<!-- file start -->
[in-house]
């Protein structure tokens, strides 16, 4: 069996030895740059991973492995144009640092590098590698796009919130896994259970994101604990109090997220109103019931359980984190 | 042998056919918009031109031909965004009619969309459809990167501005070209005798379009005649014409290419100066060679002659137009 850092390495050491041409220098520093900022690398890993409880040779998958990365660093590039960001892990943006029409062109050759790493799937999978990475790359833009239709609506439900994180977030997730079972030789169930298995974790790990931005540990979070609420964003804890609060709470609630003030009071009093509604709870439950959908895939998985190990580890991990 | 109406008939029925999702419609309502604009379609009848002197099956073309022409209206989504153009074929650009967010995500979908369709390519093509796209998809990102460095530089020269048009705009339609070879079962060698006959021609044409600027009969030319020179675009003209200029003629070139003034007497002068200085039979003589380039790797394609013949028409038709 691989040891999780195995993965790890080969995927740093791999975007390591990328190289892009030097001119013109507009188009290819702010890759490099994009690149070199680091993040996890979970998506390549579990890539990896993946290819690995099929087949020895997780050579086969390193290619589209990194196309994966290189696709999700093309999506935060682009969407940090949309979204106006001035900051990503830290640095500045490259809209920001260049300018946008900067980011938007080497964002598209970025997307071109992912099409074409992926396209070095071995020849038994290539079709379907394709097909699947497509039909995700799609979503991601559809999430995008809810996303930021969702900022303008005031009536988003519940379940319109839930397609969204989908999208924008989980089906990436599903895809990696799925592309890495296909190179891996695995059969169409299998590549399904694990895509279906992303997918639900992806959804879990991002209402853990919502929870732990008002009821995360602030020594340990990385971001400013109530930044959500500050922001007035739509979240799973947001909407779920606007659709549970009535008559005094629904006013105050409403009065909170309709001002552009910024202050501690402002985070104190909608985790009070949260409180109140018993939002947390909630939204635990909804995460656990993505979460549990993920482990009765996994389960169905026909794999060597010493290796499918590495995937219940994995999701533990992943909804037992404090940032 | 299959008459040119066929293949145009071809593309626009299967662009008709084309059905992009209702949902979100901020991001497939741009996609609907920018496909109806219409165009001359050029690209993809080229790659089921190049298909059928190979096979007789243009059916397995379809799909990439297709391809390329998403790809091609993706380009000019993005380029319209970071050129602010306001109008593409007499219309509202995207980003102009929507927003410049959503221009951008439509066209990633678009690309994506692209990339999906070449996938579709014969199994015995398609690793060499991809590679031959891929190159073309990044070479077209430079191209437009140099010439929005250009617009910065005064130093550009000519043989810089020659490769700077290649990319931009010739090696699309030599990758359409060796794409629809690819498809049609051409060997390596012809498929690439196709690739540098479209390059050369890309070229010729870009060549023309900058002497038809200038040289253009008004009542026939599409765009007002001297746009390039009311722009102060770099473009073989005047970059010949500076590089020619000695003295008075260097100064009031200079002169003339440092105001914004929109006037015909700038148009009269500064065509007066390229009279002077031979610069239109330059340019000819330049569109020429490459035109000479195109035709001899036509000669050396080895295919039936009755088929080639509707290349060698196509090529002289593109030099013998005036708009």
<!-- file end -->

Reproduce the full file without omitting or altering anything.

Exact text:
[in-house]
């Protein structure tokens, strides 16, 4: 069996030895740059991973492995144009640092590098590698796009919130896994259970994101604990109090997220109103019931359980984190 | 042998056919918009031109031909965004009619969309459809990167501005070209005798379009005649014409290419100066060679002659137009 850092390495050491041409220098520093900022690398890993409880040779998958990365660093590039960001892990943006029409062109050759790493799937999978990475790359833009239709609506439900994180977030997730079972030789169930298995974790790990931005540990979070609420964003804890609060709470609630003030009071009093509604709870439950959908895939998985190990580890991990 | 109406008939029925999702419609309502604009379609009848002197099956073309022409209206989504153009074929650009967010995500979908369709390519093509796209998809990102460095530089020269048009705009339609070879079962060698006959021609044409600027009969030319020179675009003209200029003629070139003034007497002068200085039979003589380039790797394609013949028409038709 691989040891999780195995993965790890080969995927740093791999975007390591990328190289892009030097001119013109507009188009290819702010890759490099994009690149070199680091993040996890979970998506390549579990890539990896993946290819690995099929087949020895997780050579086969390193290619589209990194196309994966290189696709999700093309999506935060682009969407940090949309979204106006001035900051990503830290640095500045490259809209920001260049300018946008900067980011938007080497964002598209970025997307071109992912099409074409992926396209070095071995020849038994290539079709379907394709097909699947497509039909995700799609979503991601559809999430995008809810996303930021969702900022303008005031009536988003519940379940319109839930397609969204989908999208924008989980089906990436599903895809990696799925592309890495296909190179891996695995059969169409299998590549399904694990895509279906992303997918639900992806959804879990991002209402853990919502929870732990008002009821995360602030020594340990990385971001400013109530930044959500500050922001007035739509979240799973947001909407779920606007659709549970009535008559005094629904006013105050409403009065909170309709001002552009910024202050501690402002985070104190909608985790009070949260409180109140018993939002947390909630939204635990909804995460656990993505979460549990993920482990009765996994389960169905026909794999060597010493290796499918590495995937219940994995999701533990992943909804037992404090940032 | 299959008459040119066929293949145009071809593309626009299967662009008709084309059905992009209702949902979100901020991001497939741009996609609907920018496909109806219409165009001359050029690209993809080229790659089921190049298909059928190979096979007789243009059916397995379809799909990439297709391809390329998403790809091609993706380009000019993005380029319209970071050129602010306001109008593409007499219309509202995207980003102009929507927003410049959503221009951008439509066209990633678009690309994506692209990339999906070449996938579709014969199994015995398609690793060499991809590679031959891929190159073309990044070479077209430079191209437009140099010439929005250009617009910065005064130093550009000519043989810089020659490769700077290649990319931009010739090696699309030599990758359409060796794409629809690819498809049609051409060997390596012809498929690439196709690739540098479209390059050369890309070229010729870009060549023309900058002497038809200038040289253009008004009542026939599409765009007002001297746009390039009311722009102060770099473009073989005047970059010949500076590089020619000695003295008075260097100064009031200079002169003339440092105001914004929109006037015909700038148009009269500064065509007066390229009279002077031979610069239109330059340019000819330049569109020429490459035109000479195109035709001899036509000669050396080895295919039936009755088929080639509707290349060698196509090529002289593109030099013998005036708009």